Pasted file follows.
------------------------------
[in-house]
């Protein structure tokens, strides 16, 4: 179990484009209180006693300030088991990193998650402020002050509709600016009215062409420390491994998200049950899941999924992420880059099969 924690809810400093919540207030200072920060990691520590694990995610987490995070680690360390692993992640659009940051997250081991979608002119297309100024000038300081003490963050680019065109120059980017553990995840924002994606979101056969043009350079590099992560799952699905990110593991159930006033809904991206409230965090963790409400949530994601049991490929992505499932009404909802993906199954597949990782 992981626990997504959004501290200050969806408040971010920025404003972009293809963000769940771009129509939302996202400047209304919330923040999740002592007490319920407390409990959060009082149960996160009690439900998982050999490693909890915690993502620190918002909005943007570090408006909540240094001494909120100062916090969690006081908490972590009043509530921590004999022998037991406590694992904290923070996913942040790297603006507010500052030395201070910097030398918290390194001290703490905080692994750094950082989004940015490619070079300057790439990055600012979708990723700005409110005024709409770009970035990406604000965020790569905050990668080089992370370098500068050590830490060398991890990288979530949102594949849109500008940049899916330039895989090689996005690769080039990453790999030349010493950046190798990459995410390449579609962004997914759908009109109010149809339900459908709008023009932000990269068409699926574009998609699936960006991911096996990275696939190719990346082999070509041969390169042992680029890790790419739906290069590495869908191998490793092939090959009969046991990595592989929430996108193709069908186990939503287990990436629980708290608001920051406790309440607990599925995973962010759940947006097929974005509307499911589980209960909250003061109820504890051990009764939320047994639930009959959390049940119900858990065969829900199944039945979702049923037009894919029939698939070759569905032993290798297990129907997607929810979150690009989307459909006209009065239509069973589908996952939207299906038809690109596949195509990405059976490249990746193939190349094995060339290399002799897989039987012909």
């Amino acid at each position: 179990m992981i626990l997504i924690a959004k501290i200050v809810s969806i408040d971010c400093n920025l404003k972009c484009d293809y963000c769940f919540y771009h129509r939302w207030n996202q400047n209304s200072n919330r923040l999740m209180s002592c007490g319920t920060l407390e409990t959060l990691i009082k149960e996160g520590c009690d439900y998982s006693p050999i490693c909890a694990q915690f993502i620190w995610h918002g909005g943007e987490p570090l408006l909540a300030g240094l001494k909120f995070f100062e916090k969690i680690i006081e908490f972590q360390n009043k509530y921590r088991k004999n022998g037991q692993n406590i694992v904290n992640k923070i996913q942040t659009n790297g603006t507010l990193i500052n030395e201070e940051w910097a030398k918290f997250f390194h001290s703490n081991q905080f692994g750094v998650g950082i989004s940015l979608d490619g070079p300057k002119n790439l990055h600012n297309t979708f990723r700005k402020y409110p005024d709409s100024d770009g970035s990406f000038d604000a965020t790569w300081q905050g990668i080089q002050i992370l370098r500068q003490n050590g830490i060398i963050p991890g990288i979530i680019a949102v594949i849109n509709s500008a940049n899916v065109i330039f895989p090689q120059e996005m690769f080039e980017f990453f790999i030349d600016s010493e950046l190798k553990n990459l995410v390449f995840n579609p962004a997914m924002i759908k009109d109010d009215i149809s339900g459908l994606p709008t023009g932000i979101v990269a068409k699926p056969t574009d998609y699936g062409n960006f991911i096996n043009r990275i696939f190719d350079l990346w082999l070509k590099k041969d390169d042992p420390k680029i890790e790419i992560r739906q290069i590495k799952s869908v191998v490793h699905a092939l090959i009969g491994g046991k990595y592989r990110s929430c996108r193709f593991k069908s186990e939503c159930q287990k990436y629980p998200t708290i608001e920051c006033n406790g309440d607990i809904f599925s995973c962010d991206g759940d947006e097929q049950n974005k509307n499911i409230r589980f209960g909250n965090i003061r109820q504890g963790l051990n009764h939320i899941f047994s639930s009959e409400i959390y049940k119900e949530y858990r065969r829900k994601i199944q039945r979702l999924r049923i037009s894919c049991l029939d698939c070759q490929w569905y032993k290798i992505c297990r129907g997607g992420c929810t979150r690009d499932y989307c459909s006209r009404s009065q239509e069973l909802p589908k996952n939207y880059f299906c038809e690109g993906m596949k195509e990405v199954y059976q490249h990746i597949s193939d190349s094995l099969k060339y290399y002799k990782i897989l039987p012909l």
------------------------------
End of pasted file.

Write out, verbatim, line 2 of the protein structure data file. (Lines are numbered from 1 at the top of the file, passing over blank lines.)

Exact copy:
């Protein structure tokens, strides 16, 4: 179990484009209180006693300030088991990193998650402020002050509709600016009215062409420390491994998200049950899941999924992420880059099969 924690809810400093919540207030200072920060990691520590694990995610987490995070680690360390692993992640659009940051997250081991979608002119297309100024000038300081003490963050680019065109120059980017553990995840924002994606979101056969043009350079590099992560799952699905990110593991159930006033809904991206409230965090963790409400949530994601049991490929992505499932009404909802993906199954597949990782 992981626990997504959004501290200050969806408040971010920025404003972009293809963000769940771009129509939302996202400047209304919330923040999740002592007490319920407390409990959060009082149960996160009690439900998982050999490693909890915690993502620190918002909005943007570090408006909540240094001494909120100062916090969690006081908490972590009043509530921590004999022998037991406590694992904290923070996913942040790297603006507010500052030395201070910097030398918290390194001290703490905080692994750094950082989004940015490619070079300057790439990055600012979708990723700005409110005024709409770009970035990406604000965020790569905050990668080089992370370098500068050590830490060398991890990288979530949102594949849109500008940049899916330039895989090689996005690769080039990453790999030349010493950046190798990459995410390449579609962004997914759908009109109010149809339900459908709008023009932000990269068409699926574009998609699936960006991911096996990275696939190719990346082999070509041969390169042992680029890790790419739906290069590495869908191998490793092939090959009969046991990595592989929430996108193709069908186990939503287990990436629980708290608001920051406790309440607990599925995973962010759940947006097929974005509307499911589980209960909250003061109820504890051990009764939320047994639930009959959390049940119900858990065969829900199944039945979702049923037009894919029939698939070759569905032993290798297990129907997607929810979150690009989307459909006209009065239509069973589908996952939207299906038809690109596949195509990405059976490249990746193939190349094995060339290399002799897989039987012909």